As Commander of the US Southern Command, Kelly observed the devastating effect America’s drug demand has on Latin and South America. However, long before he became a general, Kelly lived a community dragged down by drug addiction.
“I grew up as a kid in Boston,” Kelly said. “It was a drug-infested, crime infested community. Many of my friends never made it past 20 years old, a lot of them died of drug overdose.”
A 2017 study conducted by the US Department of Health and Human Services estimated that 11.2% of the US population age 12 and older uses illicit drugs. American demand is so high that Mexican and South American cartels rake in billion-dollar profits every year. Kelly says the first step to solving our drug problem might be realizing the devastating effect it leaves on our neighbors.
“Our drug addiction has resulted in unbelievable profits to the drug cartels,” Kelly said. “They can buy influence or they can kill people, and they do both every single day. We should look in the mirror and acknowledge the fact that it’s our drug use that fuels the unbelievable profits that to a large degree has caused Mexico, Guatemala, places like that to suffer terribly.”
Throughout his military service, Gen. Kelly travelled to a majority of the world’s nations; he estimates 140 countries. Kelly remains convinced that the US must not adopt an isolationist policy, lest history repeat itself.
“Fairly recently, and I think this is a mistake, people in Washington have thought that we shouldn’t get involved in these wars,” Kelly said. “The fact of the matter is, if we don’t help countries come to settle disagreements pre-war or if war breaks out to get involved, no one else can do it. No one else has the moral and spiritual influence the United States has. And at the end of the day, no one has a military that is entirely designed to deter war, not to actively go after war.”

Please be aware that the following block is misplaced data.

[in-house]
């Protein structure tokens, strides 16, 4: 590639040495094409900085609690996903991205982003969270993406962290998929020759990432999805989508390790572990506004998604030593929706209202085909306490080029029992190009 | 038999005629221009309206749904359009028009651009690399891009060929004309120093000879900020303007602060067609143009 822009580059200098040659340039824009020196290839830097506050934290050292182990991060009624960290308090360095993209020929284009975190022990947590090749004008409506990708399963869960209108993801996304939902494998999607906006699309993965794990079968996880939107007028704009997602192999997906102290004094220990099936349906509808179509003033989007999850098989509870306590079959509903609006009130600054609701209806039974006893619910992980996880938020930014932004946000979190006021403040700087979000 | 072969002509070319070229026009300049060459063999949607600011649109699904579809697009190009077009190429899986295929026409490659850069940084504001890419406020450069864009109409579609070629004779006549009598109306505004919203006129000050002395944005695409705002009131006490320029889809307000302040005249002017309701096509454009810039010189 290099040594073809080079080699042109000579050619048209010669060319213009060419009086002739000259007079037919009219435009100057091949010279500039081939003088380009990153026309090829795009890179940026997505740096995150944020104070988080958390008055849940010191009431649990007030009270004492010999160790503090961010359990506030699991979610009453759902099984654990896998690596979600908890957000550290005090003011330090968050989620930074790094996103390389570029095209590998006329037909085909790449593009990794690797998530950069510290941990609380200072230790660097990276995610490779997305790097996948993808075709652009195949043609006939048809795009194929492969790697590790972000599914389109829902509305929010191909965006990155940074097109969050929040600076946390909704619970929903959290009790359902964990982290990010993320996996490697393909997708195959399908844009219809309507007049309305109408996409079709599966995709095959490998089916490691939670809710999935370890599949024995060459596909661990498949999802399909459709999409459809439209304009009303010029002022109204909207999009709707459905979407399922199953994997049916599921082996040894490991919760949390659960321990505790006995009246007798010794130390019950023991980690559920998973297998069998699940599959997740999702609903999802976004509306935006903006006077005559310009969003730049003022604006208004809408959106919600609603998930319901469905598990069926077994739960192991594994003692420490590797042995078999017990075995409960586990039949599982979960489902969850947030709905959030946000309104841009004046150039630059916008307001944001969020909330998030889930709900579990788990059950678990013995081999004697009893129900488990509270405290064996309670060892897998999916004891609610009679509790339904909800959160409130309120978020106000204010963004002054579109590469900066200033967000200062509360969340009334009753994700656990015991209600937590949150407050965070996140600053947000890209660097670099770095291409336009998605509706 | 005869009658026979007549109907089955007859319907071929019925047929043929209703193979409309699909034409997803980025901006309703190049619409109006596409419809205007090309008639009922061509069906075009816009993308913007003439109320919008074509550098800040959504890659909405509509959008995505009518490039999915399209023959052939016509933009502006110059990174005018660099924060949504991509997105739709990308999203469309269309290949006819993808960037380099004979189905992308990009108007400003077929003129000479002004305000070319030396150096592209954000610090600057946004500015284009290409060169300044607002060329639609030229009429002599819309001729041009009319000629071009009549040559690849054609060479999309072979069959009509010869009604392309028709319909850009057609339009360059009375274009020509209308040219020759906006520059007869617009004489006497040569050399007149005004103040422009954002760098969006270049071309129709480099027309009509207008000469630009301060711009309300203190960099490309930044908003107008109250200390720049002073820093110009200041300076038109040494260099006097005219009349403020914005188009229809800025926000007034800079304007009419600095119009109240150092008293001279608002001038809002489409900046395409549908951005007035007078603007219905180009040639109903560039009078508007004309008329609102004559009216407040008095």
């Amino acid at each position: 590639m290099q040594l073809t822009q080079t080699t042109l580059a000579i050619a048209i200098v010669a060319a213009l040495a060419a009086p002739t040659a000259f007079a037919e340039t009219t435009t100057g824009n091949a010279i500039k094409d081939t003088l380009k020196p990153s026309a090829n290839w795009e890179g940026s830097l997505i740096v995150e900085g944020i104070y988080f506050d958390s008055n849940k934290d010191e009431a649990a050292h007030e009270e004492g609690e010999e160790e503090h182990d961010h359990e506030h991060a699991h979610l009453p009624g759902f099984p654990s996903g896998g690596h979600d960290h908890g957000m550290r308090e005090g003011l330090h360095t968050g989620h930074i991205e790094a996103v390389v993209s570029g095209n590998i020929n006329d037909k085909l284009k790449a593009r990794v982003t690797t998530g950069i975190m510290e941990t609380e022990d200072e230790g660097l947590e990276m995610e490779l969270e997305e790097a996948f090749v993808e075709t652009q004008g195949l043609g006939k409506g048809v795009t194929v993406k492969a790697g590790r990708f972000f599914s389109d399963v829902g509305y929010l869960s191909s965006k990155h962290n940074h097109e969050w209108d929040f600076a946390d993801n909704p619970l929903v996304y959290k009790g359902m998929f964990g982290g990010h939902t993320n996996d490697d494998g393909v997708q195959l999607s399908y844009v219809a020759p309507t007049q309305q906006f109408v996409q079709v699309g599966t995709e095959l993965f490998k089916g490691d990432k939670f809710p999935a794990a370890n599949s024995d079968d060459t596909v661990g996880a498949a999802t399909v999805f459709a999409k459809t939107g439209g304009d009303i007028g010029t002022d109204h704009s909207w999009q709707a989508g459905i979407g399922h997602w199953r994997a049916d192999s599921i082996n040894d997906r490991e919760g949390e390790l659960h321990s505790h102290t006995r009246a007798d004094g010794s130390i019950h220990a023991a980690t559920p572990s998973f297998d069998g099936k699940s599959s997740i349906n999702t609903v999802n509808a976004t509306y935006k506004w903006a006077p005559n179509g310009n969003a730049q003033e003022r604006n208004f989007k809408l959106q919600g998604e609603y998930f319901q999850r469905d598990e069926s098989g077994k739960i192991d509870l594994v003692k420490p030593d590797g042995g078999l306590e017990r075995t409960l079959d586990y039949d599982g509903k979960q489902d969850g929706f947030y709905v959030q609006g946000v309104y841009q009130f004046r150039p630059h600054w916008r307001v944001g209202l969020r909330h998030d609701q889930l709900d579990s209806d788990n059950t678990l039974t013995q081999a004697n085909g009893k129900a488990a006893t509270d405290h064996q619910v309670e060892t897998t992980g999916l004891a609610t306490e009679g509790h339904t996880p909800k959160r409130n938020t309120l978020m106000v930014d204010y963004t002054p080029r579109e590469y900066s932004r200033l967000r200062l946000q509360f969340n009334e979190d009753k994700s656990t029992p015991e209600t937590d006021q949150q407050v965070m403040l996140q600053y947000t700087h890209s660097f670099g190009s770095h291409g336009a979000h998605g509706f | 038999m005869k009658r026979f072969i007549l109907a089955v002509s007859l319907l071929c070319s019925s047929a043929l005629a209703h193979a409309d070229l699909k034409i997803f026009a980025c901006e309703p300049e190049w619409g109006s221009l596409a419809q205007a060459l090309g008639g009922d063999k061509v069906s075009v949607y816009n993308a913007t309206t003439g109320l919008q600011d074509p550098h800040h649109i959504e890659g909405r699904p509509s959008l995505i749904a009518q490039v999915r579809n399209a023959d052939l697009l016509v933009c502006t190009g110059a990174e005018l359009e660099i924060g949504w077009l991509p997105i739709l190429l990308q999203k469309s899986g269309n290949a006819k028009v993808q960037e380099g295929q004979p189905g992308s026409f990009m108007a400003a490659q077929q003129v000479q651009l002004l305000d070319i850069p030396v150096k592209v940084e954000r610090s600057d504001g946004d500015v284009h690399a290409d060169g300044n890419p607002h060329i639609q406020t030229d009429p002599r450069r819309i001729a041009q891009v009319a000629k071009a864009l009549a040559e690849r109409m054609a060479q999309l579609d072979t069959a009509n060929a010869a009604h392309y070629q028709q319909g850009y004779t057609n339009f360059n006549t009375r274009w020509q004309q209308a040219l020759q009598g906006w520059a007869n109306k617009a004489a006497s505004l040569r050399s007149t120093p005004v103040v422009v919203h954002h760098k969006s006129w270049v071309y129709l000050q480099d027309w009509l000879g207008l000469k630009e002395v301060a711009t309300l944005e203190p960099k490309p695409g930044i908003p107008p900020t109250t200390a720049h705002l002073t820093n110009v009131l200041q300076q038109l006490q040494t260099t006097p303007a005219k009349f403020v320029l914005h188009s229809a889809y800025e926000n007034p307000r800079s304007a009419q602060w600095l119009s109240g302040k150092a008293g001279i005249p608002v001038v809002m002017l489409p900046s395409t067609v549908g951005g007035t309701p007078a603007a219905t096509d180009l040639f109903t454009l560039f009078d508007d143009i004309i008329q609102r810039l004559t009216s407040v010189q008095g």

No one else has the moral and spiritual influence the United States has. And at the end of the day, no one has a military that is entirely designed to deter war, not to actively go after war. — Gen. John Kelly
Kelly believes part of America’s role on the world stage is to contain oppressive regimes. He supports President Trump’s efforts to deny nuclear weapons to Iran.
“They [Iranians] have no rights, there’s no free press, there’s no free internet. You can break a demonstration up pretty quick when you start shooting people. It’s not anything other than a malign influence. Countries like that, lead by regimes like that, should be contained diplomatically as well as if need be militarily. The last thing this world needs is a maligned regime like the Iranians, with the way the radicals look at life, with nuclear weapons and the ability to deliver them.”
The recent killing of Iranian general Qassim Suleimani by US forces re-escalated tensions in the Middle East. Kelly questions the timing, but not the motive, behind the drone strike.
“This guy Suleimani was frankly a brilliant organizer and manager of world-wide terrorist operations for Iran,” Kelly said. “They have cells around the world, in Latin America, Middle East, Africa, Asia. So on one hand, and I’m not criticising, I don’t know why they took him out right now. But the world is a better place that he’s not here anymore.”
The Big Picture
Though Kelly recognizes internal and external issues facing our nation, Kelly maintains his faith in the American experiment.
“I’ve been to 140 countries, some of them multiple times, and I have never found a country better than ours,” Kelly said. “And with the exception of very, very few countries, the vast majority of the population on the planet wants to come here. Because our country is better than anywhere else.”
Kelly closed his speech with what he believes is the ultimate solution to the large and small problems of today: service.
“If you don’t coach little league, if you’re not involved with boy scouts or girl scouts, if you’re not involved with charitable things that your church does,” Kelly said, “than you ought to get involved, because it is good for America. At the end of the day, the solution is here in Fresno. It is not in Washington, D.C. It’s here in your communities.”
For more about the San Joaquin Valley Town Hall series, read Free Solo director, photographer, Jimmy Chin speaks at SJV Town Hall and Former Australian Prime Minister Julia Gillard speaks at SJV Town Hall.@thefeather, Instagram @thefeatheronline and Facebook @thefeatheronline.